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Grants and fellowships: How to find the right opportunities, cope with failure and craft successful applications

By Logeswari Ponnusamy | Sept. 6, 2021  | None  | Proposal writing Career tips

In this blog post, Dr. Ponnusamy Logeswari answers some commonly asked questions on how to craft successful grants and fellowship applications, offering lessons and insights for dealing with rejection, and tips on how to identify realistic and grants and fellowship opportunities that are the right fit for you.

What advice would you give to those looking to make successful grants and fellowships applications?

A well-crafted application that is personalized to reflect who you are, demonstrating why you do what you do, and the impact is key. While a strong academic record is a plus, sending across your story in a simple and personable way (keeping the target audience in mind) is important.

In my experience, the first element of a successful application is persuading “why your research deserves grant money”. Almost all the granting/ fellowships agencies demand novel research that will have a broader impact and that leads to further scope. However, it is not always feasible to have great and highly novel research as several factors (location, institution, and facilities, opportunities to collaborate, funding, research group/ advisor, career stage, access to training, lack of resources for advanced techniques, etc.) influence and impact the quality and output of the research. So, laying out the research proposal as best as you can in terms of its novelty and broader impact (follow SMART) is essential to convince the reviewers.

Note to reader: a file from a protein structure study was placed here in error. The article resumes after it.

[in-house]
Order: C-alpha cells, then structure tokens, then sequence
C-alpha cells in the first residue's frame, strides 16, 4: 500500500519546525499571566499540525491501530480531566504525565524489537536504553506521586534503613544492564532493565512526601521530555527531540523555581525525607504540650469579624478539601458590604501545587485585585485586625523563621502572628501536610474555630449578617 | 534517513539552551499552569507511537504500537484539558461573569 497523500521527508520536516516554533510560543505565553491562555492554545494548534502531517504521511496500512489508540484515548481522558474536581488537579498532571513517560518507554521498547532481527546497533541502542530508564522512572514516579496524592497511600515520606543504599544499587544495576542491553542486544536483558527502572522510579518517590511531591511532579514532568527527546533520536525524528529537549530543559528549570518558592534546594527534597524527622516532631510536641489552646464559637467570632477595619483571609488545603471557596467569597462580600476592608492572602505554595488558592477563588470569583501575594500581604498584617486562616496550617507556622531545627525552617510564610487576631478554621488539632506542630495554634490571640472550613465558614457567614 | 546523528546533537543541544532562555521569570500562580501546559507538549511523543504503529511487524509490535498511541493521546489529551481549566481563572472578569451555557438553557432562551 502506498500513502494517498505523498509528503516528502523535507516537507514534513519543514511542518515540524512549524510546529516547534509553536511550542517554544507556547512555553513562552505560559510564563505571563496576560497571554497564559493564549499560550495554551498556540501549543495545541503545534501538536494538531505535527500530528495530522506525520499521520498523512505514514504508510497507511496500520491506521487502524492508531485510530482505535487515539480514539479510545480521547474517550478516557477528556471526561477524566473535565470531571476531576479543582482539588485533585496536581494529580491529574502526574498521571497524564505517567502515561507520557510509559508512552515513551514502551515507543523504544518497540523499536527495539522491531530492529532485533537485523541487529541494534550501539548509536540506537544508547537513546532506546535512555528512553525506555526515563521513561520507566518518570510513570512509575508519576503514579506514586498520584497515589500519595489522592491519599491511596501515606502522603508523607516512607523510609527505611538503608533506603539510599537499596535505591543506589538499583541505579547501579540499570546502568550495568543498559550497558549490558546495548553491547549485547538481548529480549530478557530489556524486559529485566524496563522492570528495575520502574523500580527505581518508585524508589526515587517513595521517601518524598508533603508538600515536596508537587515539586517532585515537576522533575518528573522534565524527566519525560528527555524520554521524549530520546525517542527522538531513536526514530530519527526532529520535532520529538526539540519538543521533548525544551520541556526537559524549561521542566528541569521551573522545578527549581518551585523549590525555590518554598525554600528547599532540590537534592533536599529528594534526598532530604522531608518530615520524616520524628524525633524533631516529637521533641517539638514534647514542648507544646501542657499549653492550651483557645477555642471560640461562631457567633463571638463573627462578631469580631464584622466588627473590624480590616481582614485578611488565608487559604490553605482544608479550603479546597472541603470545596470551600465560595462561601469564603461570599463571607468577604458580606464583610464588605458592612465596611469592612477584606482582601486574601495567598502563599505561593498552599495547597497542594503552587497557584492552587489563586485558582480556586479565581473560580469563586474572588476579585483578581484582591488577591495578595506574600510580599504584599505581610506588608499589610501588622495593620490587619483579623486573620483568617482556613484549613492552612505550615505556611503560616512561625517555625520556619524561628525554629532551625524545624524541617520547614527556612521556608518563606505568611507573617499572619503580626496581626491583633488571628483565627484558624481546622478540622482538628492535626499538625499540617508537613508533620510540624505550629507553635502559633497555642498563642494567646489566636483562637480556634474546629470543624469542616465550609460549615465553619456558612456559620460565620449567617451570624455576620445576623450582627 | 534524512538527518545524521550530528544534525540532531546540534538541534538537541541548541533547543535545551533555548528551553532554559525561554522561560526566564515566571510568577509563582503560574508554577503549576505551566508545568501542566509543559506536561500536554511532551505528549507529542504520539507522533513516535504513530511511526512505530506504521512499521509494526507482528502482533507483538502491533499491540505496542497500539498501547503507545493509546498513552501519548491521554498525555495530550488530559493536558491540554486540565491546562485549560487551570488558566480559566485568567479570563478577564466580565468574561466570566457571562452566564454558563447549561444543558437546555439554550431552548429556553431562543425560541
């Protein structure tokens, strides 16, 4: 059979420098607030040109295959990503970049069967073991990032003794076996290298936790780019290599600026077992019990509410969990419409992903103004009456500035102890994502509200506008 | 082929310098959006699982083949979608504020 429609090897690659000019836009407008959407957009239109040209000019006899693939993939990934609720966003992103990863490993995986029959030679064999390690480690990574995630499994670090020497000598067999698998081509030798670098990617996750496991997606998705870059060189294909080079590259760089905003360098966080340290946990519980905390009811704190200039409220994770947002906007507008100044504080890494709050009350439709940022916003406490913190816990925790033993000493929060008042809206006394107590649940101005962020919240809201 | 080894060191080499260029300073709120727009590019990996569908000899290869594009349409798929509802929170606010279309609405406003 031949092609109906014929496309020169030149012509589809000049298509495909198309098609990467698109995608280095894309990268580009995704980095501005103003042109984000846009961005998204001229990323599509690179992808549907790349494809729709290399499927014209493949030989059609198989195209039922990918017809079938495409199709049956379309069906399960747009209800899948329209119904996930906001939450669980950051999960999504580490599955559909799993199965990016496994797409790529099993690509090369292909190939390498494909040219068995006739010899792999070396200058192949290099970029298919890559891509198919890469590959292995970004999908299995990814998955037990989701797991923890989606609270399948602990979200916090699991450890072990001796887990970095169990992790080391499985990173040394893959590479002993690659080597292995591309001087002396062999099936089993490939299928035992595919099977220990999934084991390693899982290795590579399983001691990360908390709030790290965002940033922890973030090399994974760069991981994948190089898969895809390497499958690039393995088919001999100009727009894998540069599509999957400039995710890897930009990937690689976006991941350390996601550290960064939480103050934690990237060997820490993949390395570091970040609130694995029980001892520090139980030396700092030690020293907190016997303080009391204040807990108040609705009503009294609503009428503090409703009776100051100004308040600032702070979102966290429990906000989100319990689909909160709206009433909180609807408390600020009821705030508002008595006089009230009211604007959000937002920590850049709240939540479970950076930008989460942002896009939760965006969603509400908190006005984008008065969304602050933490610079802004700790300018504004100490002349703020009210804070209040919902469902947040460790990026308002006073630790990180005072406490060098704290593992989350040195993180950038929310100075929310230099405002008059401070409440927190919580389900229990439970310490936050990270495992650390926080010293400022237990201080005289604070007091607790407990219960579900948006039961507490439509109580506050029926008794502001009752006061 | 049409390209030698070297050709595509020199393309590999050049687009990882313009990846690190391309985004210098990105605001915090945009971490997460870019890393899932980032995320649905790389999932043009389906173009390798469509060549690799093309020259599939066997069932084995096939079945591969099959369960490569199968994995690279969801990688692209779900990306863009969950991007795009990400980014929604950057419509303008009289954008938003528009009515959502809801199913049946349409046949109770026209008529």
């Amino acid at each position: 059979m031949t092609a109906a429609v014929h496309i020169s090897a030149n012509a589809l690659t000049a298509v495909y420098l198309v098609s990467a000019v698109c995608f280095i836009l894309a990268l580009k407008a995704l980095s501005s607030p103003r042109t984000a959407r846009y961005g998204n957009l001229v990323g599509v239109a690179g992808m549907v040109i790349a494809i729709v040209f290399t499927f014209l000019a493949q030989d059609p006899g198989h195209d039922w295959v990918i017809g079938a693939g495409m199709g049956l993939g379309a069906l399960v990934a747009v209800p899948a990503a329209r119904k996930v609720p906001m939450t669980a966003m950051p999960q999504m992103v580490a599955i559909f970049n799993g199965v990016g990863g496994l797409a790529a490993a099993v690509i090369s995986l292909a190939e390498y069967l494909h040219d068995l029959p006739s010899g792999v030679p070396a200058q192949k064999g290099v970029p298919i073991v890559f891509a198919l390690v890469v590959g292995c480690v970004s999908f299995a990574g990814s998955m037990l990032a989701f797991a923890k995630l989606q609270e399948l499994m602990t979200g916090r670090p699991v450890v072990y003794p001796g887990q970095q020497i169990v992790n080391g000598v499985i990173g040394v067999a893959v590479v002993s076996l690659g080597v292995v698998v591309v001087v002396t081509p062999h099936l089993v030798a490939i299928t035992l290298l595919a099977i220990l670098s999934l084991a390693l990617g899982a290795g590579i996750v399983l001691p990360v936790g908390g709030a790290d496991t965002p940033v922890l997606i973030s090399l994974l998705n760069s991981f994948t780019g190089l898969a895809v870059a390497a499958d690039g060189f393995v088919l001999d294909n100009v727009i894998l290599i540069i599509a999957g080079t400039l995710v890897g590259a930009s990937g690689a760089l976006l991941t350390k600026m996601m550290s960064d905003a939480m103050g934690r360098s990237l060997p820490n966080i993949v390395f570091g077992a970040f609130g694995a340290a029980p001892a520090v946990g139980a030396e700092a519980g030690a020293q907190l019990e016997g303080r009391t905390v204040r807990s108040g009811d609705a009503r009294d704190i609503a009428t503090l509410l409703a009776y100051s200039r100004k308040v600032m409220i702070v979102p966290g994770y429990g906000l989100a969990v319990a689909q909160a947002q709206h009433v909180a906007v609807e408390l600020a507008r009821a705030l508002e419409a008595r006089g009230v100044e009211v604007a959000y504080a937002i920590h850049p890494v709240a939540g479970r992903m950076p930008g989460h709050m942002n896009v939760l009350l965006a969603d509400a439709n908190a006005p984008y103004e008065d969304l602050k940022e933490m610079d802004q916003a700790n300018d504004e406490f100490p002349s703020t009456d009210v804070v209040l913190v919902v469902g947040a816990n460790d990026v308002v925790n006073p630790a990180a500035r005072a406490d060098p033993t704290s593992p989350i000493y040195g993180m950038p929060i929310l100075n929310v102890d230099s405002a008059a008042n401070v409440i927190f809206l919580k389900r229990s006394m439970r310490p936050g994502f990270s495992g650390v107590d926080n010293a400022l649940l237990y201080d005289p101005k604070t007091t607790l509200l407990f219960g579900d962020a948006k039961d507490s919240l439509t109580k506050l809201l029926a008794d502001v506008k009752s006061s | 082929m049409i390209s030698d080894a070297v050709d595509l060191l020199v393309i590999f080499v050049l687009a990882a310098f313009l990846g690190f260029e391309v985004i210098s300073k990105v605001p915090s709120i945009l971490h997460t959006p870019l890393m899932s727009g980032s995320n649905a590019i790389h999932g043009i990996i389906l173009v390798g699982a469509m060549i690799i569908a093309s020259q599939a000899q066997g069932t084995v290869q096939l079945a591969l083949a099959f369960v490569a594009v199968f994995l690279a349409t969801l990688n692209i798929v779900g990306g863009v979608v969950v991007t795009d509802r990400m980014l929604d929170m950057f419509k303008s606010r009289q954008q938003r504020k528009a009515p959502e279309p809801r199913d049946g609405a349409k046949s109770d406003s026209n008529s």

The second element, equally (or at times even more) important, is the personal statement or statement of purpose or similar document. This is where an applicant can demonstrate who they are as an individual and how their uniqueness blends with their professional strength to create an impactful output. This section even could be scored higher for some of the fellowships that focus on developing potential applicants from underrepresented sections who do not have access to sophisticated research facilities. Analyze your strength and weakness, reflect upon the obstacles and how you overcame them, assess the possibilities, shortcomings, and limitations you face, and narrow down the purpose and goals you strive to achieve. Capture all those fleshed-out reflections and present your journey. Nothing roots for you more than your own journey.  The research that you do may not always exactly reflect or aligns with what you intended or dreamt to do. So, instead of underestimating yourself and the work you do, focus on the positive side and the impact you will be creating.